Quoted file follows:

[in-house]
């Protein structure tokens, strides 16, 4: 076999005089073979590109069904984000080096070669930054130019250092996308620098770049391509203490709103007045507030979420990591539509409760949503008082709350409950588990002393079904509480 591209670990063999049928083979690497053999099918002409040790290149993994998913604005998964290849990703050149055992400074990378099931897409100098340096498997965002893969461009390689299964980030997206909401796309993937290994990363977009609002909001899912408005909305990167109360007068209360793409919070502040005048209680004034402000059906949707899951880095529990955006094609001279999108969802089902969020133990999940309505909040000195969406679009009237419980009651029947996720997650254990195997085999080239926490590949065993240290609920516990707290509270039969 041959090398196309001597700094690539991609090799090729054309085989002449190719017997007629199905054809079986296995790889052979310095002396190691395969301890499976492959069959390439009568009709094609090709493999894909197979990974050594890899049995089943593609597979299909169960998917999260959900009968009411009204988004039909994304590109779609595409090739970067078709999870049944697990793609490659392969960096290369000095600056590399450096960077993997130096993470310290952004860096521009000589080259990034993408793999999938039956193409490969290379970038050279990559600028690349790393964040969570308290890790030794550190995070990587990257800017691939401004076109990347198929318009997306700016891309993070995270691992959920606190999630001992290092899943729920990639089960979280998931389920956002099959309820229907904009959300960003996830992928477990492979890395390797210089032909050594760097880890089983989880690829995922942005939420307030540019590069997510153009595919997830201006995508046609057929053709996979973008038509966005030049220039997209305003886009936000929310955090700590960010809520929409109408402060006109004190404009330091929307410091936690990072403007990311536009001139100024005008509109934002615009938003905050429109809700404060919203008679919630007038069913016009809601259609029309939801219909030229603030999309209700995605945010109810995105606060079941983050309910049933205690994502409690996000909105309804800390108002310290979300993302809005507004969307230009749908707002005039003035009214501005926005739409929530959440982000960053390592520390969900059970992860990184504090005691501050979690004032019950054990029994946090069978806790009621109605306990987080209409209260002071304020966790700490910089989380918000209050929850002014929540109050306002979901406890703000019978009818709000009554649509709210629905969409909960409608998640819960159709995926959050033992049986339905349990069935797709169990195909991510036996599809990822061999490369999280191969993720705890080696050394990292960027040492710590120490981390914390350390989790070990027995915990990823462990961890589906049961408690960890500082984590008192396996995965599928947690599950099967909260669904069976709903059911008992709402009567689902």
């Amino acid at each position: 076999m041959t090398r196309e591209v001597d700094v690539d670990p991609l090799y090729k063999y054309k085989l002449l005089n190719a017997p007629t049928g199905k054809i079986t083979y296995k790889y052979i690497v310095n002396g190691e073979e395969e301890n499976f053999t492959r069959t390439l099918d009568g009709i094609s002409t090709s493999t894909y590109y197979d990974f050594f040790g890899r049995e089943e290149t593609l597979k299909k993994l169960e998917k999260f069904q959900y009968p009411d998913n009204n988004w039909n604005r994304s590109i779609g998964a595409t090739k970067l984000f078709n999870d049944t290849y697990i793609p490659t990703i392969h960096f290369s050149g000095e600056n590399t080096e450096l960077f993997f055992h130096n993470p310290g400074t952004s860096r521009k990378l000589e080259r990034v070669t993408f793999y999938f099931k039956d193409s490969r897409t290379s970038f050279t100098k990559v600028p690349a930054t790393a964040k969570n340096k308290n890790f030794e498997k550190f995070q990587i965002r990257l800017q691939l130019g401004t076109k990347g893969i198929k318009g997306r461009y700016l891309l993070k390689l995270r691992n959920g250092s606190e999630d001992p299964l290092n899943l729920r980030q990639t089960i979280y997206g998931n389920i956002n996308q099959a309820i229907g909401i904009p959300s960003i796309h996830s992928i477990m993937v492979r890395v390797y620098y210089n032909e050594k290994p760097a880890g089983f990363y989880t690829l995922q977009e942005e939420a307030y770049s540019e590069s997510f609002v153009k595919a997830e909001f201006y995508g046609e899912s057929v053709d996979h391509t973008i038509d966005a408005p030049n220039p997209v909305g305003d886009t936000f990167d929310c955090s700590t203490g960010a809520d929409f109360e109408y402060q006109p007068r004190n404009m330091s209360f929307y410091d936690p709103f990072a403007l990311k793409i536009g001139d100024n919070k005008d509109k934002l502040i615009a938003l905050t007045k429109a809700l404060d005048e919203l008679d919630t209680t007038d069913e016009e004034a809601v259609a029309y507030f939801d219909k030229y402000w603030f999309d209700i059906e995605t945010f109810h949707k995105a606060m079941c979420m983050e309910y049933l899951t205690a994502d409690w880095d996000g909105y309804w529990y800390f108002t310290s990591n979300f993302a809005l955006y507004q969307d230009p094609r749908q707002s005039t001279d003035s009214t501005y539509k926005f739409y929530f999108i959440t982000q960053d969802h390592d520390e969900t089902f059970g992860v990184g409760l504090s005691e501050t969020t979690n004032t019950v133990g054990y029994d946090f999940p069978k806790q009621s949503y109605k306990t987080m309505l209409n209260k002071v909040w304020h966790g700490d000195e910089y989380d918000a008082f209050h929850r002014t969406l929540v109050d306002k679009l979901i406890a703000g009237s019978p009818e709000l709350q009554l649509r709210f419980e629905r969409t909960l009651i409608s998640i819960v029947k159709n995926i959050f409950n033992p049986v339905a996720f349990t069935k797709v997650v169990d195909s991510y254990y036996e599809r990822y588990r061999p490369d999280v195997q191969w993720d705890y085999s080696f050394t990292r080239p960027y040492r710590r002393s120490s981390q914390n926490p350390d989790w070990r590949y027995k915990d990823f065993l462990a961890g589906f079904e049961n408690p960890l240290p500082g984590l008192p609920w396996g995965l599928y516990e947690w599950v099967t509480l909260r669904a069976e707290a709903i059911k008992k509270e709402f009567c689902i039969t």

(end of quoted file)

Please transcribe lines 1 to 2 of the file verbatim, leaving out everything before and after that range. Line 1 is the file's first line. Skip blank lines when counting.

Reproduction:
[in-house]
């Protein structure tokens, strides 16, 4: 076999005089073979590109069904984000080096070669930054130019250092996308620098770049391509203490709103007045507030979420990591539509409760949503008082709350409950588990002393079904509480 591209670990063999049928083979690497053999099918002409040790290149993994998913604005998964290849990703050149055992400074990378099931897409100098340096498997965002893969461009390689299964980030997206909401796309993937290994990363977009609002909001899912408005909305990167109360007068209360793409919070502040005048209680004034402000059906949707899951880095529990955006094609001279999108969802089902969020133990999940309505909040000195969406679009009237419980009651029947996720997650254990195997085999080239926490590949065993240290609920516990707290509270039969 041959090398196309001597700094690539991609090799090729054309085989002449190719017997007629199905054809079986296995790889052979310095002396190691395969301890499976492959069959390439009568009709094609090709493999894909197979990974050594890899049995089943593609597979299909169960998917999260959900009968009411009204988004039909994304590109779609595409090739970067078709999870049944697990793609490659392969960096290369000095600056590399450096960077993997130096993470310290952004860096521009000589080259990034993408793999999938039956193409490969290379970038050279990559600028690349790393964040969570308290890790030794550190995070990587990257800017691939401004076109990347198929318009997306700016891309993070995270691992959920606190999630001992290092899943729920990639089960979280998931389920956002099959309820229907904009959300960003996830992928477990492979890395390797210089032909050594760097880890089983989880690829995922942005939420307030540019590069997510153009595919997830201006995508046609057929053709996979973008038509966005030049220039997209305003886009936000929310955090700590960010809520929409109408402060006109004190404009330091929307410091936690990072403007990311536009001139100024005008509109934002615009938003905050429109809700404060919203008679919630007038069913016009809601259609029309939801219909030229603030999309209700995605945010109810995105606060079941983050309910049933205690994502409690996000909105309804800390108002310290979300993302809005507004969307230009749908707002005039003035009214501005926005739409929530959440982000960053390592520390969900059970992860990184504090005691501050979690004032019950054990029994946090069978806790009621109605306990987080209409209260002071304020966790700490910089989380918000209050929850002014929540109050306002979901406890703000019978009818709000009554649509709210629905969409909960409608998640819960159709995926959050033992049986339905349990069935797709169990195909991510036996599809990822061999490369999280191969993720705890080696050394990292960027040492710590120490981390914390350390989790070990027995915990990823462990961890589906049961408690960890500082984590008192396996995965599928947690599950099967909260669904069976709903059911008992709402009567689902």